Jesus Triumphal Entry


 Witnessed By Many


     Ye shall find an ass tied, and a colt with her: loose them, and bring them unto me. And if any man say aught unto you, ye shall say, The Lord hath need of them. Matthew 21:2, 3.  

     The time of Christ’s triumphal entry into Jerusalem was the most beautiful season of the year. The Mount of Olives was carpeted with green, and the groves were beautiful with varied foliage. Very many had come to the feast from the regions round about Jerusalem with an earnest desire to see Jesus. The crowning miracle of the Saviour in raising Lazarus from the dead had a wonderful effect upon minds, and a large and enthusiastic multitude was drawn to the place where Jesus was tarrying.  

     The afternoon was half spent when Jesus sent His disciples to the village of Bethphage. . . . This was the first time during His life of ministry that Christ had consented to ride, and the disciples interpreted this move to be an indication that He was about to assert His kingly power and authority, and take His position on David’s throne. Joyfully they executed the commission. They found the colt as Jesus had said. . . .     

     As Jesus takes His seat on the animal, the air becomes vocal with acclamations of praise and triumph. . . . He bears no outward sign of royalty. He wears no dress of state, nor is He followed by a train of men of arms. Instead He is surrounded by a company wrought up to the highest pitch of excitement. They cannot restrain the joyous feeling of expectancy that animate their hearts. . . .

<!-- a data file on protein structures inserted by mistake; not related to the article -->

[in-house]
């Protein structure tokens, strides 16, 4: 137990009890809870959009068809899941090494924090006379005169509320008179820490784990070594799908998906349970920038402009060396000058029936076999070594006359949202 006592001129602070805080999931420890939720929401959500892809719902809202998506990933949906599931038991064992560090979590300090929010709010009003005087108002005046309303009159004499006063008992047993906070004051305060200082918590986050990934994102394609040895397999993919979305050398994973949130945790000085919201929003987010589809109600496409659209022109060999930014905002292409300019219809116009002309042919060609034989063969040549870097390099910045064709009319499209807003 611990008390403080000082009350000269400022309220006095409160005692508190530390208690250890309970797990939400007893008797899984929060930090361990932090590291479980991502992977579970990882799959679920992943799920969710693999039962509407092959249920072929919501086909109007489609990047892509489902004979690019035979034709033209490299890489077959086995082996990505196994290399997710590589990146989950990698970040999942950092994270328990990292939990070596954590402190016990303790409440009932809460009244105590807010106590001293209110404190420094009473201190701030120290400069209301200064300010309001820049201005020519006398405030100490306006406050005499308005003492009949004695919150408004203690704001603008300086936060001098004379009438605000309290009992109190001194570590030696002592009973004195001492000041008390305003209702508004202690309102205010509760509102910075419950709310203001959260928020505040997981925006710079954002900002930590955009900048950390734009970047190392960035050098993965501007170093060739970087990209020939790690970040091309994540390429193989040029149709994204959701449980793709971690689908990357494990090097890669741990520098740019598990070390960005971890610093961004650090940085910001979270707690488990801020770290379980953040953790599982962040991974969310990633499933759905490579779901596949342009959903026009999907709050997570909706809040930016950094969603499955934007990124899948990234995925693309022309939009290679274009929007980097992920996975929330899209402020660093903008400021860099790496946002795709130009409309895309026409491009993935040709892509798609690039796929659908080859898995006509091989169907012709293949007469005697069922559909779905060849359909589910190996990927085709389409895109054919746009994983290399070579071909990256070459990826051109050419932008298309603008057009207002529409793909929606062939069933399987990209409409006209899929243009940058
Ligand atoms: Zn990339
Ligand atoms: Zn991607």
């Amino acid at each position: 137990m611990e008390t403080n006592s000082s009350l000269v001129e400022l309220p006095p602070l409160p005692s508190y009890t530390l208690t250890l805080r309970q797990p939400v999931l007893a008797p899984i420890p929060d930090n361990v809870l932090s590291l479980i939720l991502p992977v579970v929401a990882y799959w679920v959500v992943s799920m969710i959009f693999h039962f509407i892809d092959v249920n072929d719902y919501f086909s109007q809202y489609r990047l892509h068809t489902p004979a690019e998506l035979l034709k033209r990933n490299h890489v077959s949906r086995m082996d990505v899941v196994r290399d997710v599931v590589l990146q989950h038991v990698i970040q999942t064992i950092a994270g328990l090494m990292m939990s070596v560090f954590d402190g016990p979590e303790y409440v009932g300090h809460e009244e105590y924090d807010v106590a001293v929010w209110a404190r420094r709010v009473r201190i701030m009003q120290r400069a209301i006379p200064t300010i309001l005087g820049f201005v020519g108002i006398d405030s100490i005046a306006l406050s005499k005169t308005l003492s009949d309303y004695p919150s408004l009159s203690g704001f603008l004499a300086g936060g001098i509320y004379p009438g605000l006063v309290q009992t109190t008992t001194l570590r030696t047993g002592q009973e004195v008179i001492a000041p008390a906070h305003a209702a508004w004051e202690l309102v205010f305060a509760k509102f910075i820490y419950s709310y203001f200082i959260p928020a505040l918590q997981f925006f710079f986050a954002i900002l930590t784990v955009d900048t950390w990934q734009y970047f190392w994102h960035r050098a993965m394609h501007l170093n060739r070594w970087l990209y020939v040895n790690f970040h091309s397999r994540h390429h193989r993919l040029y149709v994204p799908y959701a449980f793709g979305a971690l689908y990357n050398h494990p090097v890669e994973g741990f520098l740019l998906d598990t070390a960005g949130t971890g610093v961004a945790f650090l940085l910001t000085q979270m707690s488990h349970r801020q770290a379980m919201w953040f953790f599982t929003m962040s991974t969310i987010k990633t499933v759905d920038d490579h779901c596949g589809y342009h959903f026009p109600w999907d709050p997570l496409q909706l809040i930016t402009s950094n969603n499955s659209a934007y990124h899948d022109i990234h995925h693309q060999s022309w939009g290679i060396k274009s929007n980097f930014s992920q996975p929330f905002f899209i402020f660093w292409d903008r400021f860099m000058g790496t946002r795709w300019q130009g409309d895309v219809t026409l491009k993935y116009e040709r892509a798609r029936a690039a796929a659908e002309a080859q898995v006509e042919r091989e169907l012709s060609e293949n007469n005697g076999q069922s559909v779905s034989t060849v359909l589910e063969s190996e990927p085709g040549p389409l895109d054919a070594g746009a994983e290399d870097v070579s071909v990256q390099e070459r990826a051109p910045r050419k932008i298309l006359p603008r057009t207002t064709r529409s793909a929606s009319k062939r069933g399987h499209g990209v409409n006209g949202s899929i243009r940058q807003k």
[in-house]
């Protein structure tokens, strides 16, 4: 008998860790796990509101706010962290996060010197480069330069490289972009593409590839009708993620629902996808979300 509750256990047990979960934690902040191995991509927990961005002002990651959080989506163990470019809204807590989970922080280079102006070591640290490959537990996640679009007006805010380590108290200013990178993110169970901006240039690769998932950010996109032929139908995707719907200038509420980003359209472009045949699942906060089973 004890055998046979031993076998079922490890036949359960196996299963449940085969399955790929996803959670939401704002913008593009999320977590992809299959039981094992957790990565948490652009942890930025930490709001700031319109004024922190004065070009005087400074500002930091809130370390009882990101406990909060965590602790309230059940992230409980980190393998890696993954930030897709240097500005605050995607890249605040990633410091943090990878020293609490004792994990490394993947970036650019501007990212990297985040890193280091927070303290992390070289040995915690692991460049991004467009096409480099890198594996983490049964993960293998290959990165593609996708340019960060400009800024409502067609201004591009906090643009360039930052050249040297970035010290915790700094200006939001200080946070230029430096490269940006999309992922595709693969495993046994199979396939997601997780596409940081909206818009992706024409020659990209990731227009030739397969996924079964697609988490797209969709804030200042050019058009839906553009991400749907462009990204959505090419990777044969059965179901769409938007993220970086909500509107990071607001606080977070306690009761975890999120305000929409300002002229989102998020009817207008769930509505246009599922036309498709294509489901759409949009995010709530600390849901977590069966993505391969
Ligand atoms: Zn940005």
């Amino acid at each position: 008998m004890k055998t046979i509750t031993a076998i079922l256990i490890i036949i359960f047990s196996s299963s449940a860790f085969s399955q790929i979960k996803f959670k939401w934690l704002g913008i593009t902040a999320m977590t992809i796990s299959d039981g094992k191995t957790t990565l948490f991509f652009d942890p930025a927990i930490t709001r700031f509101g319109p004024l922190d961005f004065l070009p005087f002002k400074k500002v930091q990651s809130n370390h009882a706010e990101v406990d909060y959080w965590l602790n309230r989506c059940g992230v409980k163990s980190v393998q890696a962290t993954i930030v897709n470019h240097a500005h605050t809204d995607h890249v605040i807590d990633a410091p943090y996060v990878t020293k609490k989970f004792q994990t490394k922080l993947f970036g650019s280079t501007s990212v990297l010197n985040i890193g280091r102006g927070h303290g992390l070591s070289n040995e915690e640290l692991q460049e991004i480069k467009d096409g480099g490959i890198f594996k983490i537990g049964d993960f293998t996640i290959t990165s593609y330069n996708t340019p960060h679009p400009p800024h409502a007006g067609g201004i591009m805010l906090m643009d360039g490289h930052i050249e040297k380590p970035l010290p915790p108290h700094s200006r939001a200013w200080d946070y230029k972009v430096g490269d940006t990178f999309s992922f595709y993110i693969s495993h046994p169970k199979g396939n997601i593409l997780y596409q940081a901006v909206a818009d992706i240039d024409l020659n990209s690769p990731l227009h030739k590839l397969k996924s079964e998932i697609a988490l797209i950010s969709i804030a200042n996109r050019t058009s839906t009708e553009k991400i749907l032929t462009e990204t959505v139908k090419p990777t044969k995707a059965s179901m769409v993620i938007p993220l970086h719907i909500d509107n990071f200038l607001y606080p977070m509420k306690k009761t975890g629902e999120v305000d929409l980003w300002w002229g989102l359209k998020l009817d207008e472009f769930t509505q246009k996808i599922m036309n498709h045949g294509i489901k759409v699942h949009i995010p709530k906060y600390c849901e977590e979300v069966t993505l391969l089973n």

The shout echoes from mountain and valley, “Hosanna to the son of David: . . . Hosanna in the highest.”“Blessed is he that cometh in the name of the Lord.”. . . Those who have once been blind . . . are the first to lead the way in that wonderful procession. . . One whom He has raised from the dead leads the animal on which He is seated. The once deaf and dumb, with ears opened and tongues unloosed, help swell the glad hosannas. Cripples, with buoyant steps and grateful hearts, are now most active in breaking down the palm branches and strewing them in His path as their tribute of homage to the mighty Healer. The leper, who has listened to the dread words of the priest, “Unclean,” . . . is there. The widow and the orphan are there to tell of His wonderful works. The restored dead are there. Their tongues, once palsied by the power of Satan, take up the song of rejoicing. . . . The demoniac is there, not now to have the words wrenched from his lips by Satan’s power. . . . On the crest of Olivet the procession pauses.

1899. CTr 253